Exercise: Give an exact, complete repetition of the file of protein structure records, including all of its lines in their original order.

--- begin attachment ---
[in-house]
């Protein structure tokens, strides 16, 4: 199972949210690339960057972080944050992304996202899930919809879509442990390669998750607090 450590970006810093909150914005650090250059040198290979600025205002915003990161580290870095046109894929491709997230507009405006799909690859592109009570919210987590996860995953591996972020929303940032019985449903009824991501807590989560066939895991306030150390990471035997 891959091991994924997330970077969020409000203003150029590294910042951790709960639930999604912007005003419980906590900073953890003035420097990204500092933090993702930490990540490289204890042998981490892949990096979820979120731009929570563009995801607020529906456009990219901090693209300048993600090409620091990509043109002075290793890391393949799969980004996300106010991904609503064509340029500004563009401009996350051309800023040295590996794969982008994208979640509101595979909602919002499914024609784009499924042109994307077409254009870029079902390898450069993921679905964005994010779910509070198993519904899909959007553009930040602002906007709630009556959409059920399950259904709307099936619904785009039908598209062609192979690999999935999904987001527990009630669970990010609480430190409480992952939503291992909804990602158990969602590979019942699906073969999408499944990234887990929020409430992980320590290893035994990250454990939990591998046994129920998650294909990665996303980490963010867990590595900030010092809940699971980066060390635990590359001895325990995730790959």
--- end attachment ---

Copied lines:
[in-house]
């Protein structure tokens, strides 16, 4: 199972949210690339960057972080944050992304996202899930919809879509442990390669998750607090 450590970006810093909150914005650090250059040198290979600025205002915003990161580290870095046109894929491709997230507009405006799909690859592109009570919210987590996860995953591996972020929303940032019985449903009824991501807590989560066939895991306030150390990471035997 891959091991994924997330970077969020409000203003150029590294910042951790709960639930999604912007005003419980906590900073953890003035420097990204500092933090993702930490990540490289204890042998981490892949990096979820979120731009929570563009995801607020529906456009990219901090693209300048993600090409620091990509043109002075290793890391393949799969980004996300106010991904609503064509340029500004563009401009996350051309800023040295590996794969982008994208979640509101595979909602919002499914024609784009499924042109994307077409254009870029079902390898450069993921679905964005994010779910509070198993519904899909959007553009930040602002906007709630009556959409059920399950259904709307099936619904785009039908598209062609192979690999999935999904987001527990009630669970990010609480430190409480992952939503291992909804990602158990969602590979019942699906073969999408499944990234887990929020409430992980320590290893035994990250454990939990591998046994129920998650294909990665996303980490963010867990590595900030010092809940699971980066060390635990590359001895325990995730790959």